Before I go on why this is not a ministry, today’s lectionary has this to say.
12But we appeal to you, brothers and sisters, to respect those who labor among you, and have charge of you in the Lord and admonish you; 13esteem them very highly in love because of their work. Be at peace among yourselves. 14And we urge you, beloved, to admonish the idlers, encourage the faint hearted, help the weak, be patient with all of them. 15See that none of you repays evil for evil, but always seek to do good to one another and to all. 16Rejoice always, 17pray without ceasing, 18give thanks in all circumstances; for this is the will of God in Christ Jesus for you. 19Do not quench the Spirit. 20Do not despise the words of prophets, 21but test everything; hold fast to what is good; 22abstain from every form of evil.
23May the God of peace himself sanctify you entirely; and may your spirit and soul and body be kept sound and blameless at the coming of our Lord Jesus Christ. 24The one who calls you is faithful, and he will do this.
25Beloved, pray for us.
26Greet all the brothers and sisters with a holy kiss. 27I solemnly command you by the Lord that this letter be read to all of them.
28The grace of our Lord Jesus Christ be with you.
- The term ministry, like gift, is over used and over spiritualizes what is the plain duty of all Christians, in leadership or without. I am aware that there is a priesthood of all believers, but not all lead: not all are elders. But all work — in fact we are to encourage all to work.
- Ministry is no more valuable than other forms of service. It is no more valuable than secular service. All jobs need to be done to a high standard.
- I try (and only rarely succeed) to make comments and notes that are of a reasonable standard here. As such, I stick generally closely to the text — though at times I have not — and some days I say things that are more insightful, and on other days things that are less unpopular.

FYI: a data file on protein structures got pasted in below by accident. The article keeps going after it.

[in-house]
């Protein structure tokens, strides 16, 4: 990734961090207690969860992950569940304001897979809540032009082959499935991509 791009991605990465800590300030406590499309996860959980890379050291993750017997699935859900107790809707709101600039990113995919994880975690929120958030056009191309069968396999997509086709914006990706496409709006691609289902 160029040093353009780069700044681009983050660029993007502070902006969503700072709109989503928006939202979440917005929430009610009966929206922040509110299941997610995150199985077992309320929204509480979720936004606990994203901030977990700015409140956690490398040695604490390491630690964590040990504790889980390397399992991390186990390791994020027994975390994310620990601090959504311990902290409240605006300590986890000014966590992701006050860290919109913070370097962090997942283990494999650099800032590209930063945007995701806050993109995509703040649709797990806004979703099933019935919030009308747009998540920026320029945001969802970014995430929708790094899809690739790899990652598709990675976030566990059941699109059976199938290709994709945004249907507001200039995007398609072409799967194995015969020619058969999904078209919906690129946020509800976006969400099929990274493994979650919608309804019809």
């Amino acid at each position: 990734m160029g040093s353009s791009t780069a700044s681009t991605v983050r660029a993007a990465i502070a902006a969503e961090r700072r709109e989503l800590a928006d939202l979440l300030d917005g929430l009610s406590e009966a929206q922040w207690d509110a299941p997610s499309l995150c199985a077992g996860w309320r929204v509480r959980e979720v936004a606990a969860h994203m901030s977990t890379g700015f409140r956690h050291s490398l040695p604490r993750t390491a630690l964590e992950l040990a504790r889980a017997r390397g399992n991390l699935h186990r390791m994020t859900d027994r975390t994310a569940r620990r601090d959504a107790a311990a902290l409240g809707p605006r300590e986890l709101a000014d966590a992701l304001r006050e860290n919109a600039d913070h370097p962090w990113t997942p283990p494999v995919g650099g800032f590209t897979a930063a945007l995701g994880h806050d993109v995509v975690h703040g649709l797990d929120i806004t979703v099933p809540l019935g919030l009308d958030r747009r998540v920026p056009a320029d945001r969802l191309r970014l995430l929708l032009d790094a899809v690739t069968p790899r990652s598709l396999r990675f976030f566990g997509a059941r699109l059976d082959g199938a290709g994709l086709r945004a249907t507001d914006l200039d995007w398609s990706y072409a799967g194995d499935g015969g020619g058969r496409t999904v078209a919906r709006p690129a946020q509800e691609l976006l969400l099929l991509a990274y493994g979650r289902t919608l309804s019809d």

- But this is not ministry. It is me making public the kind of exegetical notes and political comments that are plainly obvious.
The role of a leader inevitably involves dealing with other people’s problems, and yes, I am in that kind of work, but within another profession and within the limitations of that craft. My “ministry” is like a cobbler or the girl who made my afternoon coffee.
The way that the church sustains its arguments, its rigor, and its beauty is that most people are not professional. Instead, they do what they love. They blog about what they love or they practice what they love. The quality of the very best amateur (unpaid) artists is as good or superior to that of paid people. It is the testing of the intelligent lay people that keeps pastors in check — and bishops, for that matter.
This is not ministry. My thoughts are nowhere near perfect, and my wisdom limited. The blog does comment on the lectionary — true — but that gives it no authority. Every word I say may be in error.
But this place forces be to the scripture daily, and allows me to vent on subjects that are in the post modern sphere of silence in my town. Take from it what you will. Call it anything, but do not make it more than the equivalent of the journal that laymen — puritans, quietists and contemplatives have kept, on the same passages, in the same cycle, for the last few hundred years.
In fact, taking it as that is too much.